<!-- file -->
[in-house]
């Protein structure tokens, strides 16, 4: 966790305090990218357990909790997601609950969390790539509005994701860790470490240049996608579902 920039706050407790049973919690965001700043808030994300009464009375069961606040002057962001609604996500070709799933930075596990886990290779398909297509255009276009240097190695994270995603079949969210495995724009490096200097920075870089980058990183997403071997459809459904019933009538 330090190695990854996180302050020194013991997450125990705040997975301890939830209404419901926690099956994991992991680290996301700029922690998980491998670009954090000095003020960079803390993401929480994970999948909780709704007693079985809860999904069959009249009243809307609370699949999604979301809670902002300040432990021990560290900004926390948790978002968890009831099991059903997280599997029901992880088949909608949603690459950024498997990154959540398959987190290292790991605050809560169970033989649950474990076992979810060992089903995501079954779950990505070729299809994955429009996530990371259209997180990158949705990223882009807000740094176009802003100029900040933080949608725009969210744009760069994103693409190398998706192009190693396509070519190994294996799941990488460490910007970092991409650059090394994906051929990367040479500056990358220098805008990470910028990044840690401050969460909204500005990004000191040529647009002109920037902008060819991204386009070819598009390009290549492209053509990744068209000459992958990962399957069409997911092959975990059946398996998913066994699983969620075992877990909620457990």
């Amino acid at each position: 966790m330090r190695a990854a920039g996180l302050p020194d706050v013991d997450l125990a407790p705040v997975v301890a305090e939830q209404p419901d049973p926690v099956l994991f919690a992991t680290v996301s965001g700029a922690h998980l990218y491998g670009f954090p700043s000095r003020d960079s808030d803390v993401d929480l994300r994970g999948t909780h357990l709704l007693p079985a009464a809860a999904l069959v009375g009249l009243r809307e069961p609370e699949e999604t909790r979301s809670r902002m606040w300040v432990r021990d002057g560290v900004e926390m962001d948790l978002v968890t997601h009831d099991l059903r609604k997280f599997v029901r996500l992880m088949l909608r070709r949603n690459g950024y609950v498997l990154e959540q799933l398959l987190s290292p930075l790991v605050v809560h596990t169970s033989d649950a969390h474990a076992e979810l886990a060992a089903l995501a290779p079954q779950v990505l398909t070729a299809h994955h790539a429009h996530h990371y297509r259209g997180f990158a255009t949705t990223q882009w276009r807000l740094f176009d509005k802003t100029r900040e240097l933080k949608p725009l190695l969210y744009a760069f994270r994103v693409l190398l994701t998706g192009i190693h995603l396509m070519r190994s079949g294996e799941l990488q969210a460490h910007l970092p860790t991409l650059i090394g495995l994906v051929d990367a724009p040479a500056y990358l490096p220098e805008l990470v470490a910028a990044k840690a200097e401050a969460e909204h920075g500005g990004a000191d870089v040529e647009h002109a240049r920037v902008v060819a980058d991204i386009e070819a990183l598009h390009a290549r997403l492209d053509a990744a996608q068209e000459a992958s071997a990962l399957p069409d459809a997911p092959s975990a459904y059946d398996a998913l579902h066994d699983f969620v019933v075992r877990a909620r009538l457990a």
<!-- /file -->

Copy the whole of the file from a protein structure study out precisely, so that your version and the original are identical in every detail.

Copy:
[in-house]
């Protein structure tokens, strides 16, 4: 966790305090990218357990909790997601609950969390790539509005994701860790470490240049996608579902 920039706050407790049973919690965001700043808030994300009464009375069961606040002057962001609604996500070709799933930075596990886990290779398909297509255009276009240097190695994270995603079949969210495995724009490096200097920075870089980058990183997403071997459809459904019933009538 330090190695990854996180302050020194013991997450125990705040997975301890939830209404419901926690099956994991992991680290996301700029922690998980491998670009954090000095003020960079803390993401929480994970999948909780709704007693079985809860999904069959009249009243809307609370699949999604979301809670902002300040432990021990560290900004926390948790978002968890009831099991059903997280599997029901992880088949909608949603690459950024498997990154959540398959987190290292790991605050809560169970033989649950474990076992979810060992089903995501079954779950990505070729299809994955429009996530990371259209997180990158949705990223882009807000740094176009802003100029900040933080949608725009969210744009760069994103693409190398998706192009190693396509070519190994294996799941990488460490910007970092991409650059090394994906051929990367040479500056990358220098805008990470910028990044840690401050969460909204500005990004000191040529647009002109920037902008060819991204386009070819598009390009290549492209053509990744068209000459992958990962399957069409997911092959975990059946398996998913066994699983969620075992877990909620457990």
């Amino acid at each position: 966790m330090r190695a990854a920039g996180l302050p020194d706050v013991d997450l125990a407790p705040v997975v301890a305090e939830q209404p419901d049973p926690v099956l994991f919690a992991t680290v996301s965001g700029a922690h998980l990218y491998g670009f954090p700043s000095r003020d960079s808030d803390v993401d929480l994300r994970g999948t909780h357990l709704l007693p079985a009464a809860a999904l069959v009375g009249l009243r809307e069961p609370e699949e999604t909790r979301s809670r902002m606040w300040v432990r021990d002057g560290v900004e926390m962001d948790l978002v968890t997601h009831d099991l059903r609604k997280f599997v029901r996500l992880m088949l909608r070709r949603n690459g950024y609950v498997l990154e959540q799933l398959l987190s290292p930075l790991v605050v809560h596990t169970s033989d649950a969390h474990a076992e979810l886990a060992a089903l995501a290779p079954q779950v990505l398909t070729a299809h994955h790539a429009h996530h990371y297509r259209g997180f990158a255009t949705t990223q882009w276009r807000l740094f176009d509005k802003t100029r900040e240097l933080k949608p725009l190695l969210y744009a760069f994270r994103v693409l190398l994701t998706g192009i190693h995603l396509m070519r190994s079949g294996e799941l990488q969210a460490h910007l970092p860790t991409l650059i090394g495995l994906v051929d990367a724009p040479a500056y990358l490096p220098e805008l990470v470490a910028a990044k840690a200097e401050a969460e909204h920075g500005g990004a000191d870089v040529e647009h002109a240049r920037v902008v060819a980058d991204i386009e070819a990183l598009h390009a290549r997403l492209d053509a990744a996608q068209e000459a992958s071997a990962l399957p069409d459809a997911p092959s975990a459904y059946d398996a998913l579902h066994d699983f969620v019933v075992r877990a909620r009538l457990a």